I find a trackball much more convenient than a mouse. (Not just because it doesn't require any clear desk space to move around on.) I'm on my second Kensington Expert Mouse (MSRP $99.99) (ignore the name, it is a trackball), and have been trying out their new SlimBlade Trackball (MSRP $129.99), which replaces the scroll wheel with spinning the trackball. More expensive than a mouse, but lasts nearly forever, and addictively useful. (Also great for FPS games like Doom.)

5) KVM (keyboard/video/mouse) switch

If you ever have more than one computer -- a notebook in addition to a desktop, a test machine in addition to a production system, your machine and a spouse/partner/child's machine, "play" (games and stuff) versus work, a new machine and an old one, a Mac and a PC, whatever -- that need to share a space -- and use preferably a single display, keyboard and pointing device, you could keep swapping cables.

Or you could use a KVM switch. Inexpensive ones for two systems start at under $50. Good ones for four systems, with sundry features, can run $200-$400. A KVM switch lets you toggle among two systems, or easily switch to your notebook.

You want an electronic KVM -- one that does it all digitally. The old (and much cheaper) mechanical ones run the risk of shorting gear out when you switch. And the electronic KVMs are emulating the peripherals to the systems.

(Note: Some older KVM switches won't work reliably with Windows 7 -- the one I use, for example, episodically hasn't recognized the keyboard and trackball on several notebooks I had for review. This is a known problem. Try unplugging and replugging the USB cable.)

6) USB foot pedal and transcription software

OK, so far everything's been pretty mainstream. Here's one that for many of you is, well, less so: a USB foot pedal, and free transcribing software.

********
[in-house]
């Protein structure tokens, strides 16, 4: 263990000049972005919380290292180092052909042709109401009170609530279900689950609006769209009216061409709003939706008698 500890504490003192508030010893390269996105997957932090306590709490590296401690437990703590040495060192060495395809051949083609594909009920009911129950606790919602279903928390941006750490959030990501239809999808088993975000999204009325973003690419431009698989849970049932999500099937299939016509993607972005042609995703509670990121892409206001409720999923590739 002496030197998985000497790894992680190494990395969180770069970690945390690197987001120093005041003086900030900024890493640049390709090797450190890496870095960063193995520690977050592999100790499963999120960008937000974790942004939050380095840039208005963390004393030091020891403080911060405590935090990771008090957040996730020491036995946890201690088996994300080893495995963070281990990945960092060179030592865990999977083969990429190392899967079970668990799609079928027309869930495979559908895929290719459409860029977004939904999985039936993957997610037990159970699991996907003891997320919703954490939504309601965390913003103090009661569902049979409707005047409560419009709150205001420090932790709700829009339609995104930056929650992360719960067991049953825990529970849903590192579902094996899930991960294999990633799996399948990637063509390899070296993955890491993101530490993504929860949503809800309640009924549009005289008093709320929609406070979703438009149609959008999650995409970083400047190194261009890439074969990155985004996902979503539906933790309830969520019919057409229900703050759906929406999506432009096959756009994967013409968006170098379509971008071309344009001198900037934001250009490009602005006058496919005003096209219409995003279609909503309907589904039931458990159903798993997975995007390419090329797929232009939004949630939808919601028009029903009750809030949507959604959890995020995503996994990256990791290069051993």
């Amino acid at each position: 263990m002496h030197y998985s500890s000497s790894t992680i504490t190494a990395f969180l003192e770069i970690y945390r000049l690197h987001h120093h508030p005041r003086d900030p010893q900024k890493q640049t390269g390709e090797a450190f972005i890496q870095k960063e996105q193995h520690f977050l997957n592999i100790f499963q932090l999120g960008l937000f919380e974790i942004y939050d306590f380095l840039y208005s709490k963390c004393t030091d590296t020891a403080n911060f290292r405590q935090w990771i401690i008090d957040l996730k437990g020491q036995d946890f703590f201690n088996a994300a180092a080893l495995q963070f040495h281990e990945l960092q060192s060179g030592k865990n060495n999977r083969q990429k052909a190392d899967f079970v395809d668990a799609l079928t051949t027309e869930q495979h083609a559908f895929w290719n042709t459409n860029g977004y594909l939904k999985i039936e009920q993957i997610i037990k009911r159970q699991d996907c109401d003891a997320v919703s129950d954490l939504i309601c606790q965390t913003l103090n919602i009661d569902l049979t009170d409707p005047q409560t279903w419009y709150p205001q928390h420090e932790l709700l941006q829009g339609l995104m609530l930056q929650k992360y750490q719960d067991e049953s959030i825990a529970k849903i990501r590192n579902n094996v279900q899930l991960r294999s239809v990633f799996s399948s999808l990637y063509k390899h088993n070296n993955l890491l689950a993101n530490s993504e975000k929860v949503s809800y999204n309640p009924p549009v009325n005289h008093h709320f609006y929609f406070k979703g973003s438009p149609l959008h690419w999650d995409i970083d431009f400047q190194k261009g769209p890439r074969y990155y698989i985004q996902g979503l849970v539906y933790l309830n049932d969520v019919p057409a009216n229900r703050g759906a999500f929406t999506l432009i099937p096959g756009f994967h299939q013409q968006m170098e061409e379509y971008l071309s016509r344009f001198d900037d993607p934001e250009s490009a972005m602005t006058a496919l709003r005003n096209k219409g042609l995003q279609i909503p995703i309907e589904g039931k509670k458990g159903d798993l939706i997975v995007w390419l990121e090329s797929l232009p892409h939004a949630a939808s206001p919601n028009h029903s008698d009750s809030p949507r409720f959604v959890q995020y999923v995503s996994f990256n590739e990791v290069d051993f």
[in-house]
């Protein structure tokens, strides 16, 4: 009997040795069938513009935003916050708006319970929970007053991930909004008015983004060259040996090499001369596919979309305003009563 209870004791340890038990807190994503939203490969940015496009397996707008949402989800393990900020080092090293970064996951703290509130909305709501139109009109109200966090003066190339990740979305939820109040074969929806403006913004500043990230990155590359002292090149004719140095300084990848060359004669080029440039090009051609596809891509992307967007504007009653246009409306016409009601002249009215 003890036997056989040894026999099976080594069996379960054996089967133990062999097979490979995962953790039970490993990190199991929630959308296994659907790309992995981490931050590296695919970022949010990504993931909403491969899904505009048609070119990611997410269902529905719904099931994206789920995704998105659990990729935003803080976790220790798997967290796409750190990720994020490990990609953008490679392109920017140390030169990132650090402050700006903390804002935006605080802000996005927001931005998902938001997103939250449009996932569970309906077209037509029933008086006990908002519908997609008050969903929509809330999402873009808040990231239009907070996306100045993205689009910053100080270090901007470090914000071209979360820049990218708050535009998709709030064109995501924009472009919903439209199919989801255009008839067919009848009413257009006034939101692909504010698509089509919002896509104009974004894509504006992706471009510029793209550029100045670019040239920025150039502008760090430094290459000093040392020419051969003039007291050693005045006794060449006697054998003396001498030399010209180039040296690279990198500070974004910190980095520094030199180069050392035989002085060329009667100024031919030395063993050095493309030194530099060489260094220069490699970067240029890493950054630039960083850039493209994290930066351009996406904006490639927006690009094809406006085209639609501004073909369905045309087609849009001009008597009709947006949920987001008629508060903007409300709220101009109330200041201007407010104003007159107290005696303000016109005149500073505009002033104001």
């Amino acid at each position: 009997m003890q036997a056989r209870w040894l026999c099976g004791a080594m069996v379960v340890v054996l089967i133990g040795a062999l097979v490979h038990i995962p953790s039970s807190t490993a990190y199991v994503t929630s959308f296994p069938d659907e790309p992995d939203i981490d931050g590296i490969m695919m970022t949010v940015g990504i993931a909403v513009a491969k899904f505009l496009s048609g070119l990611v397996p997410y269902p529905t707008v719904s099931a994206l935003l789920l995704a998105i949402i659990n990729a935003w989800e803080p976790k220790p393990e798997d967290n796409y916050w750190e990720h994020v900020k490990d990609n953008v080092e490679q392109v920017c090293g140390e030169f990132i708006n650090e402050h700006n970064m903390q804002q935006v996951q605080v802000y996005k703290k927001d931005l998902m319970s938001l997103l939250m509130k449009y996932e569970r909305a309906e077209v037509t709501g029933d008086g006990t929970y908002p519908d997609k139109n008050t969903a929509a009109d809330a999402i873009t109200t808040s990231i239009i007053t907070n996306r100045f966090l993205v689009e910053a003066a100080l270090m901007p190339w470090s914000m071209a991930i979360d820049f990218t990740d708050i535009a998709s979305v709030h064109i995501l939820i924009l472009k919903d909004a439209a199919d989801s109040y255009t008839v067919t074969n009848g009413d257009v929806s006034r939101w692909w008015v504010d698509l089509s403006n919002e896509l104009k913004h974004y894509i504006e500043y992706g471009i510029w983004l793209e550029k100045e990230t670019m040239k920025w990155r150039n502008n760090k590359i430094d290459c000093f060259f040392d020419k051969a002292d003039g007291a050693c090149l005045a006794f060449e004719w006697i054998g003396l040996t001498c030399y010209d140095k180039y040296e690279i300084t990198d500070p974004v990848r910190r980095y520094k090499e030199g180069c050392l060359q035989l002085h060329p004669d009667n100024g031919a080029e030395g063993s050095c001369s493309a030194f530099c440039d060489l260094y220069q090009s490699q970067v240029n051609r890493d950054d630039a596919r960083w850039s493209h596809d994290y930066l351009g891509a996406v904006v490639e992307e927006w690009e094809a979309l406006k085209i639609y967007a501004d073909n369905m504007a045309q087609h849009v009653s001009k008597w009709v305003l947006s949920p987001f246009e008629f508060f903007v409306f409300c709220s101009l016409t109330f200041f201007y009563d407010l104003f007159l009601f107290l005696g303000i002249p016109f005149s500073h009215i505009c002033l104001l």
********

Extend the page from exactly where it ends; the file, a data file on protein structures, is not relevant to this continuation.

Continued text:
A lot of my projects involve talking with people, either on the phone, or in person. I used to tape them, and transcribe them afterwards, using a transcriber -- a cassette (or microcassette) recorder with a foot-pedal control (a.k.a. "treadle switch") that did "Play/Backup/Go Forward." Eventually, I wore them out... and I decided to type as I talked, since transcribing after-the-fact took way too much time.

But in the past year I've found myself wanting or needing to record-and-transcribe again. Fortunately, transcription, like audio recording, has gone digital: there are transcription programs, including the free Express Scribe, which does playback of digital audio files, and can, like a physical transcriber, pause, back-up-a-little, go slower, et cetera.

And there are USB foot pedals, by gum, which can be used to control Express Scribe, like the Infinity IN-USB-2 USB Transcription Foot Pedal, which costs about sixty bucks.

You can control Express Scribe from the keyboard... but I find the foot pedal worth every penny, even if I don't use it often. (It can also be used with other apps, like right/left mouse clicks, although I haven't tried that.)

My wish list

No list would be complete without a few items I haven't been ready to spend the biggish bucks on, or which are no longer available. I've got at least one of each in mind: a great ergonomic office chair, like a Herman Miller Aeron, which runs $600 to $1,000 ... and, as commended by author, information architect, software developer, and new media innovator Jon Udell, from while he was writing for Byte magazine, is The Floating Arms Keyboard, from Workplace Designs... which requires particular chair, assuming you can find the keyboard. Sigh.

What's nice about most of these is that they're either reasonably priced, last for years-to-decades, or, in a few cases, both. Even a five-hundred or thousand-dollar product that's useful for five years is works out to less per month or per year than new computers or notebooks.

Daniel P. Dern is a freelance technology writer based in Newton Center, MA. His web site is www.dern.com and his technology blog is TryingTechnology.com.